November 7, 2017
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Once again, changes in crop prices were minor over the past week. There is little news and large supplies and carry outs are being met by record demand, creating a bit of a stalemate. It’s unlikely, but maybe USDA can get us out of this log jam on Thursday Nov. 9 when they update the fundamentals.
A slight increase in the corn yield and decrease in the soybean yield is expected. However, South American weather will be what moves markets over the next few months. As is usual over their large growing area, there are some areas of concern, but overall planting is going OK. About half of Brazil’s soybeans are planted.
Corn harvest progress is slow in the US and Ontario. As of Nov 5, 70 percent of US corn was in the bin. Normally it’s 83 percent now. 90 percent of US soybeans are harvested, near the normal 91 percent. Ontario corn harvest is slow due to wet soils, but the weather forecasts look drier.
In outside markets, the biggest mover was crude oil. It trades at its best level since July 2015, and is up 16 percent in the last 30 days. Some blame rising tensions in the Middle East, especially Saudi Arabia, while others cite increasing demand. This should support ethanol and corn prices.
What should also support the corn price is that large speculators are short 203,000 corn contracts, which is over 1 billion bushels. Their record short was 229,000 contracts in March 2016. Corn then rallied 89 cents/bu. in the next 10 weeks, as they covered those short positions.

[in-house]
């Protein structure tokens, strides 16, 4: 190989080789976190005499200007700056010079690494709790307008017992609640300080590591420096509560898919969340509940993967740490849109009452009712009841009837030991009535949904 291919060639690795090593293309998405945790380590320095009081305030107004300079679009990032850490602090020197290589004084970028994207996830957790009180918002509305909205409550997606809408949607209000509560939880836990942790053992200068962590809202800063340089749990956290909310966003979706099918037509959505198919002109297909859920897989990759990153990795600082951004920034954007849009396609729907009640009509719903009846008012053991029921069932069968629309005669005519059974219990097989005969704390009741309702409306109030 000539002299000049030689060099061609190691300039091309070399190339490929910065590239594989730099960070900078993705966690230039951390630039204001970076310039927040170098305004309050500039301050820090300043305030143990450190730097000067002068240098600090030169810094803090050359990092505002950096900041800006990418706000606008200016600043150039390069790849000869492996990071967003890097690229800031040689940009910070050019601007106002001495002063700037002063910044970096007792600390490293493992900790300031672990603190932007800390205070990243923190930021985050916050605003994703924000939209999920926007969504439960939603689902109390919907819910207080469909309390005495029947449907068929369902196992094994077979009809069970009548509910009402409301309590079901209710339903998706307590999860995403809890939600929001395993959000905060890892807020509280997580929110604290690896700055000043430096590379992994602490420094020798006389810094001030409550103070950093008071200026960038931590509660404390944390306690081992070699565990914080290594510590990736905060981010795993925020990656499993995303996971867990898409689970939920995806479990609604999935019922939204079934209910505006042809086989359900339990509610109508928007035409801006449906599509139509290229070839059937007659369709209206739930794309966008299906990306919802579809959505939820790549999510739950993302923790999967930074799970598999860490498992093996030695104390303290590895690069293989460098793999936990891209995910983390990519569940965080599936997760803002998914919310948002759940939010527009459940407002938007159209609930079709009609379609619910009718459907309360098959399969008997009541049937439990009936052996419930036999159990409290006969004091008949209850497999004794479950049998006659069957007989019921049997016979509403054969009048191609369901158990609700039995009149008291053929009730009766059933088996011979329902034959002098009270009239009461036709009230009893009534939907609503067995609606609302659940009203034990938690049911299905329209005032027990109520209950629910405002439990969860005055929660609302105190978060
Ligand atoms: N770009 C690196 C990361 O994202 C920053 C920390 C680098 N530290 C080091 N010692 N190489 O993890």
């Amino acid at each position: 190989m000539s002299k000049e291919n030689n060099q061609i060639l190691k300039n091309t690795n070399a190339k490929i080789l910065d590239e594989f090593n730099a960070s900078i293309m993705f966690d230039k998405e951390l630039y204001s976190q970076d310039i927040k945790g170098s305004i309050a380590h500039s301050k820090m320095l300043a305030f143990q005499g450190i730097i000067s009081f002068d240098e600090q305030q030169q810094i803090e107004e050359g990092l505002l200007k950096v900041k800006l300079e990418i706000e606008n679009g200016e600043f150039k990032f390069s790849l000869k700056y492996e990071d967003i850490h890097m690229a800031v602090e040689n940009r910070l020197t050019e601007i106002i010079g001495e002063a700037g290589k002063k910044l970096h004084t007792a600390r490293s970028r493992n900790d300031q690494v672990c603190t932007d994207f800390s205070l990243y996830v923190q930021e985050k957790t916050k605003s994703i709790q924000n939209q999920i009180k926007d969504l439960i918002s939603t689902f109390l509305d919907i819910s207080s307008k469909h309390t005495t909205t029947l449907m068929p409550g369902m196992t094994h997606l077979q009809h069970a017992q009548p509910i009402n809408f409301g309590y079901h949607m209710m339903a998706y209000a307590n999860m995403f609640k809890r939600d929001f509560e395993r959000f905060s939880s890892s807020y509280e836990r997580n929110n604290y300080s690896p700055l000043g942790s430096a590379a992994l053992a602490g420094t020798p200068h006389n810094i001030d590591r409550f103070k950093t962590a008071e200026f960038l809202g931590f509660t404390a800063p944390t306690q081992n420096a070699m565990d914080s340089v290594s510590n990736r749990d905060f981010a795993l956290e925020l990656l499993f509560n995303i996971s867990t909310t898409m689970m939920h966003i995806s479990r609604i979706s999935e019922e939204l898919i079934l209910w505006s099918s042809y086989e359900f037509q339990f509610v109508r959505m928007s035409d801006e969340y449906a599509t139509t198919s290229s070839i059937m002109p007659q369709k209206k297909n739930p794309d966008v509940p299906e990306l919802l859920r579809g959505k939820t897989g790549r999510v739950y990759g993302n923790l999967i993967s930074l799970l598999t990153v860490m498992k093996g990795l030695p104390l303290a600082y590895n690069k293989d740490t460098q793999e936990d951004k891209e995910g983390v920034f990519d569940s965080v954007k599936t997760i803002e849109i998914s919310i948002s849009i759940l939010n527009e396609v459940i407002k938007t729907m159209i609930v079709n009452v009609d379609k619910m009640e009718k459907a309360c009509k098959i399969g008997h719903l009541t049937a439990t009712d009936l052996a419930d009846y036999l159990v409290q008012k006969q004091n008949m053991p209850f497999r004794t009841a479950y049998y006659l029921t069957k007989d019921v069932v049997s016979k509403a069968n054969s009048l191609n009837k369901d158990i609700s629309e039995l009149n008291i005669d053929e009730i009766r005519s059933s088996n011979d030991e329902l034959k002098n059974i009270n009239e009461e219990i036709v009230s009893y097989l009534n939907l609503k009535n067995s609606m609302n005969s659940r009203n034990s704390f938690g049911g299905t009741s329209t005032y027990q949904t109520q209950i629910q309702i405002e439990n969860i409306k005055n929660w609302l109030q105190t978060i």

The US dollar index is trading near a 4 month high. This usually creates headwinds for most world currencies and commodities, but tailwinds for US stocks, which keep setting record highs. Trump was elected a year ago, and the US S&P index is up 27 percent since his election. What makes it more impressive is that the index was already at record highs when he got in.
What is also interesting is that the two main commodity indices, the Goldman Sachs Commodity Index and Commodity Research Bureau Index are at two year highs, despite the stronger US dollar index. Crude oil is the largest contributor, as it is heavily weighted in both indices. The stronger commodity price action may attract more investment dollars and could be helpful to grain prices also.
Repeating what I’ve been saying in past articles, the fundamentals in grains are anything but positive, but the price action belies that. Outside factors like strong crude, and the large speculative short position could cause an upside breakout in price from the recent sideways trends, especially in corn. ♦
- Frank Backx, HDC Grain Marketer